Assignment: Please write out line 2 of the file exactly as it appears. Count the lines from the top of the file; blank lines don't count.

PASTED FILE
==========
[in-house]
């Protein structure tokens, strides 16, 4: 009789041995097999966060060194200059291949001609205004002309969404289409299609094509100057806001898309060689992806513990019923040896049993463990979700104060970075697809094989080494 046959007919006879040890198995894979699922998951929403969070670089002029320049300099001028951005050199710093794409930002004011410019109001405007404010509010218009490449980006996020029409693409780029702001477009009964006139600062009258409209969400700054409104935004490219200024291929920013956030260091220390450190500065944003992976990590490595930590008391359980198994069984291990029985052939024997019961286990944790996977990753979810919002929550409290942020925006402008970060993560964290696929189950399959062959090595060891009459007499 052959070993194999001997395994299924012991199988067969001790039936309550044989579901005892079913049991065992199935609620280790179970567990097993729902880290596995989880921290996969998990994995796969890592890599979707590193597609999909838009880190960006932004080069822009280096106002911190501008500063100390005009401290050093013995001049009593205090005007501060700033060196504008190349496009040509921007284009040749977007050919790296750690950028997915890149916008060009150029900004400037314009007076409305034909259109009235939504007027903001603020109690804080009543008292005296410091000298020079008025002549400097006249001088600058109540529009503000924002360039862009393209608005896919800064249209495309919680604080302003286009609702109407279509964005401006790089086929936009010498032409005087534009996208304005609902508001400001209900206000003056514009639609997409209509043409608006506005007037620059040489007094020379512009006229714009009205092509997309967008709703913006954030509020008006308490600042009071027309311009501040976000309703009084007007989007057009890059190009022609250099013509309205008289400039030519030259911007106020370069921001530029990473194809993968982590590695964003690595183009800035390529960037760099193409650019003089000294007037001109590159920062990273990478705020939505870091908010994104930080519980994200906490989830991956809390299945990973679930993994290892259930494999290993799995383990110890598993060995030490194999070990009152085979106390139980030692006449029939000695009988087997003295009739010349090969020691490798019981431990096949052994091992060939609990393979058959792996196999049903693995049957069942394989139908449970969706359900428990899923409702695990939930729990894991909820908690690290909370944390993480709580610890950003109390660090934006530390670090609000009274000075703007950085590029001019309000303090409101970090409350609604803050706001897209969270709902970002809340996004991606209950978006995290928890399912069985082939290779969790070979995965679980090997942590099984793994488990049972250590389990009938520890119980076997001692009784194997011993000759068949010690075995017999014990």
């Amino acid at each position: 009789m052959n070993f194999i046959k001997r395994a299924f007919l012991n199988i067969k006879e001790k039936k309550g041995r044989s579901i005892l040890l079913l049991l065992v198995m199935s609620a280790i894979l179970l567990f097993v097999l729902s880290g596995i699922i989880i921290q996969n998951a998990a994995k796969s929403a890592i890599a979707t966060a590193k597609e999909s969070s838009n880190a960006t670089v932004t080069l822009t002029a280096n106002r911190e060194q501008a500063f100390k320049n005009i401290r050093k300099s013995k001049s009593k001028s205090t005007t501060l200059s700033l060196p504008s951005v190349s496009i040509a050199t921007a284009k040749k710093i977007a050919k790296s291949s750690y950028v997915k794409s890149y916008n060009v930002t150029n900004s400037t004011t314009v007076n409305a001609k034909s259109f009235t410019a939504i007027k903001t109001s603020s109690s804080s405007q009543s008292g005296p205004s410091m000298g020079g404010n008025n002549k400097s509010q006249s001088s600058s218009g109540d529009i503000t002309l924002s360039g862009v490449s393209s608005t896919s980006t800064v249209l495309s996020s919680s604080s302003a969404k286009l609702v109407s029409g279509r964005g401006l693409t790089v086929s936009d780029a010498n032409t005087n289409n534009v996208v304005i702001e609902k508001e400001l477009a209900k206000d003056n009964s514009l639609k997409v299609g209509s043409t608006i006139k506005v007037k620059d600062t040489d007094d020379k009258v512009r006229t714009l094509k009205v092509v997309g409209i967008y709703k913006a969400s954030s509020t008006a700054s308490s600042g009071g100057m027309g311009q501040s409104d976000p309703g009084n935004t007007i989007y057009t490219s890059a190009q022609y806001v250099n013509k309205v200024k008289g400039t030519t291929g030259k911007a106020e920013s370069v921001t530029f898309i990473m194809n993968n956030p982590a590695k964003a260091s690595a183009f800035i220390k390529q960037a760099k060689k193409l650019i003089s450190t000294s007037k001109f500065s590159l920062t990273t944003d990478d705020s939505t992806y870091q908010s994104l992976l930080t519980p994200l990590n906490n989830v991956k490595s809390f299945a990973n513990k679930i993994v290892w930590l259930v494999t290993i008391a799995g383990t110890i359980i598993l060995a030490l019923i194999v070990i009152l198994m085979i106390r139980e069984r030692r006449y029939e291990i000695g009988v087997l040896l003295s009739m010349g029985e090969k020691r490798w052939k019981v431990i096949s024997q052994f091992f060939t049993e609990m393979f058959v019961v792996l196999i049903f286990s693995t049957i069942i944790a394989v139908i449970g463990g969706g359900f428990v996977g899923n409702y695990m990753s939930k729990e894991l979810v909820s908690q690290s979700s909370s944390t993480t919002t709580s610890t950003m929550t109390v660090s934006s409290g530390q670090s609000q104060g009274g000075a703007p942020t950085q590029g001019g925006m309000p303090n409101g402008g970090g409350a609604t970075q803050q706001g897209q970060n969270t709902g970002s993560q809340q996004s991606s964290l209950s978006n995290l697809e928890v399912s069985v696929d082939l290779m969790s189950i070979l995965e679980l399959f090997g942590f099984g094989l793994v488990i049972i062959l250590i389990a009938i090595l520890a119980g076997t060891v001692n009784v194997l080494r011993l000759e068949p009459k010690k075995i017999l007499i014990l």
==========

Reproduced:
């Protein structure tokens, strides 16, 4: 009789041995097999966060060194200059291949001609205004002309969404289409299609094509100057806001898309060689992806513990019923040896049993463990979700104060970075697809094989080494 046959007919006879040890198995894979699922998951929403969070670089002029320049300099001028951005050199710093794409930002004011410019109001405007404010509010218009490449980006996020029409693409780029702001477009009964006139600062009258409209969400700054409104935004490219200024291929920013956030260091220390450190500065944003992976990590490595930590008391359980198994069984291990029985052939024997019961286990944790996977990753979810919002929550409290942020925006402008970060993560964290696929189950399959062959090595060891009459007499 052959070993194999001997395994299924012991199988067969001790039936309550044989579901005892079913049991065992199935609620280790179970567990097993729902880290596995989880921290996969998990994995796969890592890599979707590193597609999909838009880190960006932004080069822009280096106002911190501008500063100390005009401290050093013995001049009593205090005007501060700033060196504008190349496009040509921007284009040749977007050919790296750690950028997915890149916008060009150029900004400037314009007076409305034909259109009235939504007027903001603020109690804080009543008292005296410091000298020079008025002549400097006249001088600058109540529009503000924002360039862009393209608005896919800064249209495309919680604080302003286009609702109407279509964005401006790089086929936009010498032409005087534009996208304005609902508001400001209900206000003056514009639609997409209509043409608006506005007037620059040489007094020379512009006229714009009205092509997309967008709703913006954030509020008006308490600042009071027309311009501040976000309703009084007007989007057009890059190009022609250099013509309205008289400039030519030259911007106020370069921001530029990473194809993968982590590695964003690595183009800035390529960037760099193409650019003089000294007037001109590159920062990273990478705020939505870091908010994104930080519980994200906490989830991956809390299945990973679930993994290892259930494999290993799995383990110890598993060995030490194999070990009152085979106390139980030692006449029939000695009988087997003295009739010349090969020691490798019981431990096949052994091992060939609990393979058959792996196999049903693995049957069942394989139908449970969706359900428990899923409702695990939930729990894991909820908690690290909370944390993480709580610890950003109390660090934006530390670090609000009274000075703007950085590029001019309000303090409101970090409350609604803050706001897209969270709902970002809340996004991606209950978006995290928890399912069985082939290779969790070979995965679980090997942590099984793994488990049972250590389990009938520890119980076997001692009784194997011993000759068949010690075995017999014990």